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Immediately after surgery, I had to begin studying for our pathology pre-test, which was  exhausting.  The pre-test was early Tuesday morning, so I did have overnight to review everything.  If you don’t remember from last year, we are allowed to take a pre-test before our actual test.  If we pass it with a score of 90% or better, we do not have to take the actual exam.  I love that rule.  However, passing the pre-test is easier said than done.  I did not pass the pre-test, but I did exceptionally well on the exam that was taken on Friday.

Through Him,

~Camille

Psalm 68:5-6:
“A father to the fatherless, a defender of widows,  is God in his holy dwelling.  God sets the lonely in families..”

The Absurdity of a Week (Week 4)

Week’s Itinerary= Canine Neuter, Small Animal (SA) Digestive Quiz 1, Theriogenology Exam 1, Large Animal (LA) Digestive Exam 2, Surgery Quiz #3, and Radiology Quiz #4

This week has been crazy, and not just for me.  No matter what room I entered, I could feel the tension and stress from my classmates.  I am so drained, but I have to keep pushing forward.

On Monday, we had our small animal digestive quiz, which covered supplemental reading about gastric dilatation volvulus (which vets call GDV).  Because I have limited experience with working at a small animal practice, this stomach issue for dogs is new to me.  It affects primarily large, deep-chested breeds where there is more room for their stomach to twist and turn on itself causing bloating and other problems.  I was relieved when we were able to answer the questions twice, individually and then in groups.  This made it one of the week’s few stress-free experiences.

Later on that same day, my surgery team did a canine neuter.  If you’ve been reading my posts for a while, you know that I love performing surgery but cringe at being an anesthetist. But this was my assignment on Monday.

The beginning got my heart pumping because as we were going to the operation room, our patient began to wake up.  A common pre-anesthetic drug, propofol, had already been given to make him unconscious.   After giving more propofol and a maintenance gaseous drug, we successfully got him in for surgery.  The only other complication was hypotension (low blood pressure), so I gave the patient more fluids to bring his blood pressure back to a normal systolic reading of > 90mmHg.  Thank you so much lab partners and doctors for helping me settle down and do my part during surgery.

I applaud to those who do anesthesiology as a career — in animal or human medicine — because it is a high-stakes game.

I really needed a long nap after surgery, but I had to prepare for our next task, our first theriogenology exam of the semester.  Before I started vet school, I didn’t even know what “theriogenology” meant. This is what we call reproductive medicine for animals.  The first test covered the reproductive systems of male and female cows, and I got a B+ even though some questions were specific and tricky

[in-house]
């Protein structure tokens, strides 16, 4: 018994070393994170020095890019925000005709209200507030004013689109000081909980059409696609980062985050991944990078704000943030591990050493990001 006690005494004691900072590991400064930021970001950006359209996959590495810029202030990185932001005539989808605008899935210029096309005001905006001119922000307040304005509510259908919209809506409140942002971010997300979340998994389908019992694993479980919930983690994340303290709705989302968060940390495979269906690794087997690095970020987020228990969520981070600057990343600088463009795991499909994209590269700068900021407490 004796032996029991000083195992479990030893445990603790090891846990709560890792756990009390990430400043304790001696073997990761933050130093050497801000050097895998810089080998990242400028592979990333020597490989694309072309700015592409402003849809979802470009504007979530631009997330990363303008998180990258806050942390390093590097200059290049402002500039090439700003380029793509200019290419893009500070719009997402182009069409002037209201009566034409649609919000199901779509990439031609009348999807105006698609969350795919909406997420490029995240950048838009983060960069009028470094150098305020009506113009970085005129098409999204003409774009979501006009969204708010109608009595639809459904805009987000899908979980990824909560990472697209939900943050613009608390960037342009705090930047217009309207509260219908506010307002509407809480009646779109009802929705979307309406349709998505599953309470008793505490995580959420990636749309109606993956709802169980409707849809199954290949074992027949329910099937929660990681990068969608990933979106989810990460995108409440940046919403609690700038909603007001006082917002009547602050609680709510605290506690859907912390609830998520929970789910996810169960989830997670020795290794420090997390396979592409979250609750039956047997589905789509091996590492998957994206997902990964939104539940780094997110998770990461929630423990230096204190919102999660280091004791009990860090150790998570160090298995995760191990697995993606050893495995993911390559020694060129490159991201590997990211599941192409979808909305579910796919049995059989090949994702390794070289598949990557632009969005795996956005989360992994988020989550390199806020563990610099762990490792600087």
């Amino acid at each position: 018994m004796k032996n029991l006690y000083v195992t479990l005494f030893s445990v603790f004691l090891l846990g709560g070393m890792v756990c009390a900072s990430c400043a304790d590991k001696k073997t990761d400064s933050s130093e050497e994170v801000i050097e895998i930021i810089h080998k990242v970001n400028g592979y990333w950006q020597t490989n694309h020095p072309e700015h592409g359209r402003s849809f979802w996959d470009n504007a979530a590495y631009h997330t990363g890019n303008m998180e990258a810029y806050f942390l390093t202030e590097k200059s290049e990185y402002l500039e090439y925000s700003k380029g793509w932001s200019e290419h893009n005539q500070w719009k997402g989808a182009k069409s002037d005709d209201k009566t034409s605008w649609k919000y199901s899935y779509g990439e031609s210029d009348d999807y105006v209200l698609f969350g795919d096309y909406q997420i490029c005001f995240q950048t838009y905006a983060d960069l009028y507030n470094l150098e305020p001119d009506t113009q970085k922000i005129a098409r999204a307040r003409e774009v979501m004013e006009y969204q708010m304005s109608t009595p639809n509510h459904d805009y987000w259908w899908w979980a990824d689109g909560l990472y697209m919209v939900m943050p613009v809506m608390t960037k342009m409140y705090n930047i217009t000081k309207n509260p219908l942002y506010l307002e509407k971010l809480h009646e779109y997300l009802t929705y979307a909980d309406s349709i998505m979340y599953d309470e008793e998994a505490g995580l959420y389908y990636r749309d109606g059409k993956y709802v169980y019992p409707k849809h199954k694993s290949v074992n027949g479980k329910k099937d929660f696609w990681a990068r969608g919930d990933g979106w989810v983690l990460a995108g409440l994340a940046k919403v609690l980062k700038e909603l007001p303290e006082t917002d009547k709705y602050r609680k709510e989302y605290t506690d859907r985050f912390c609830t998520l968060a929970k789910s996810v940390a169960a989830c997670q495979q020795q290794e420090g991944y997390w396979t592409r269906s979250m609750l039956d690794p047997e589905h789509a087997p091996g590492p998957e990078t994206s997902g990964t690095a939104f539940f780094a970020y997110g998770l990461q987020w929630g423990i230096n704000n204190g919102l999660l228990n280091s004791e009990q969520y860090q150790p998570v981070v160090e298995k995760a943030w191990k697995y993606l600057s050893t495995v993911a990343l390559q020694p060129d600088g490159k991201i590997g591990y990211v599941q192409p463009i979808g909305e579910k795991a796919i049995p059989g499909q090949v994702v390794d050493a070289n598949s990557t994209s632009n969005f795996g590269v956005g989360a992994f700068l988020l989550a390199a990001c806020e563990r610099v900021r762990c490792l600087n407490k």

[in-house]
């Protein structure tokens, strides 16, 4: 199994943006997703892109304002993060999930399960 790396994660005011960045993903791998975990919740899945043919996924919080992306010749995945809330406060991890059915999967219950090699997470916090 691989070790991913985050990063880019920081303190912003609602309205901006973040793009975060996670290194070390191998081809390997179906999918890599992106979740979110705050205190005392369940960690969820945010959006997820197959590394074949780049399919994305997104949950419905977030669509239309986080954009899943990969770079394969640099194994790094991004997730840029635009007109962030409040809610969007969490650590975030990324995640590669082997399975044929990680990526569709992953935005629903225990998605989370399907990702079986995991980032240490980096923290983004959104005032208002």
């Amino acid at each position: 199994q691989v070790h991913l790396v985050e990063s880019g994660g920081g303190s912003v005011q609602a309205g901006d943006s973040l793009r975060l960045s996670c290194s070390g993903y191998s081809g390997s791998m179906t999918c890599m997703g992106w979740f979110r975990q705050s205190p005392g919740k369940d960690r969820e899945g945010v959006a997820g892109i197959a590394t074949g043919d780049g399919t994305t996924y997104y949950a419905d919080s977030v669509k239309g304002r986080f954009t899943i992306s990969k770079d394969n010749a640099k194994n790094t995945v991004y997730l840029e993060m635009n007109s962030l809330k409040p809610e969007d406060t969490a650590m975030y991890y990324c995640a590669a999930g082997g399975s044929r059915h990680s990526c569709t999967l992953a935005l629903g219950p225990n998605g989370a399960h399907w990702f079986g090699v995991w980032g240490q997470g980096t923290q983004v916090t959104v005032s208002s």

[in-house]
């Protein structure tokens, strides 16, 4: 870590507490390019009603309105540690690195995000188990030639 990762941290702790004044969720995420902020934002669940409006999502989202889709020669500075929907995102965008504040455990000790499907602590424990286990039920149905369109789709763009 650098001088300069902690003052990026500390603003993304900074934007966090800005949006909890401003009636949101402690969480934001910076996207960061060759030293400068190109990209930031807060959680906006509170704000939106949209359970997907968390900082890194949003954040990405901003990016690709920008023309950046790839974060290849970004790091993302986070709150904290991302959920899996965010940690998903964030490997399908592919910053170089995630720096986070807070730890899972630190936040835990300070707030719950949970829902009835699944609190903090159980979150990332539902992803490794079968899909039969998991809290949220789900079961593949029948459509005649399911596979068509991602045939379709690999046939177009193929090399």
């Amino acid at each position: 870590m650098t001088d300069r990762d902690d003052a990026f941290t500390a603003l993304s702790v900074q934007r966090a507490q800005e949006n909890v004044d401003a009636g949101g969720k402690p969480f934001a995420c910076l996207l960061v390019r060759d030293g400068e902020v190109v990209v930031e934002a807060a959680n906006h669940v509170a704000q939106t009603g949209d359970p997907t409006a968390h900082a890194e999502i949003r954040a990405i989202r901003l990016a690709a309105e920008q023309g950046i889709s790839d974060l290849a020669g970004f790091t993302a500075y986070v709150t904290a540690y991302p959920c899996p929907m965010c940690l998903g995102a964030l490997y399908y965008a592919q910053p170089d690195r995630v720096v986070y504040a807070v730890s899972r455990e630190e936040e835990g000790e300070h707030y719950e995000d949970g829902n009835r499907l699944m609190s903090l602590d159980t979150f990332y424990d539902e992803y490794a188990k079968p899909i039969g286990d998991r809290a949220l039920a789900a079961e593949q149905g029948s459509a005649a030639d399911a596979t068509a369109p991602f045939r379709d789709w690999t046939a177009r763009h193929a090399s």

One more test and 2 more quizzes to go!  On Friday, we took our second large animal digestive exam, which covered cow and swine digestive concerns.  I was feeling really great in one section of the test, and then I got to questions written by a different professor.  It was brutal.  We have not received our grades back, but I’m hoping it went well. (Update: Got it back.  I can do better…)

Studying for so many quizzes and exams in the same week was a challenge for me and I did not do as well as I had hoped.  A difficult radiology quiz was a wake-up call for me, and afterwards I bolted for the science library to get a radiology book. I’m going to study hard before our second exam comes up next Monday.  Since I was struggling, I had to seek extra assistance by getting this textbook.

I have two exams next week!  Before I tackle that, my body needs to rest.  When I’m not studying this weekend, you can bet that I’ll be sleeping.

Through Him,

~Camille

Psalm 119:114-115 “You are my refuge and my shield; I have put my hope in your word.  Away from me, you evildoers, that I may keep the commands of my God!”

Emergency Report- You can save a life!

Hey guys,
Before one of my lectures at vet school, a professor came in looking a bit saddened about something.  Before he presented his material with us, he reached out to us for help for a friend’s son who lives in Marietta.
He said Lake, when he was 5 years old in 2012, was diagnosed with AML, a rare and aggressive type of Leukemia. Recently, after a couple months in remission, Leukemia came back, and his family are trying their best to get the right donors to help them.  Since he’s biracial, they’re saying it’s been difficulty to find a donor, but they are specifically looking for African Americans to help donate bone marrow.  Since this form is aggressive, they need help as soon as possible. Below is a flyer with information to see if you can learn more about donating your bone marrow or donate money for medical assistance:
join.marrow.org/match

team lake
If you guys can lift him up in prayer or may be even send this to more people, that would be great.
Thank you,
~Camille
2 Corinthians 5:7
“For we walk by faith, not by sight”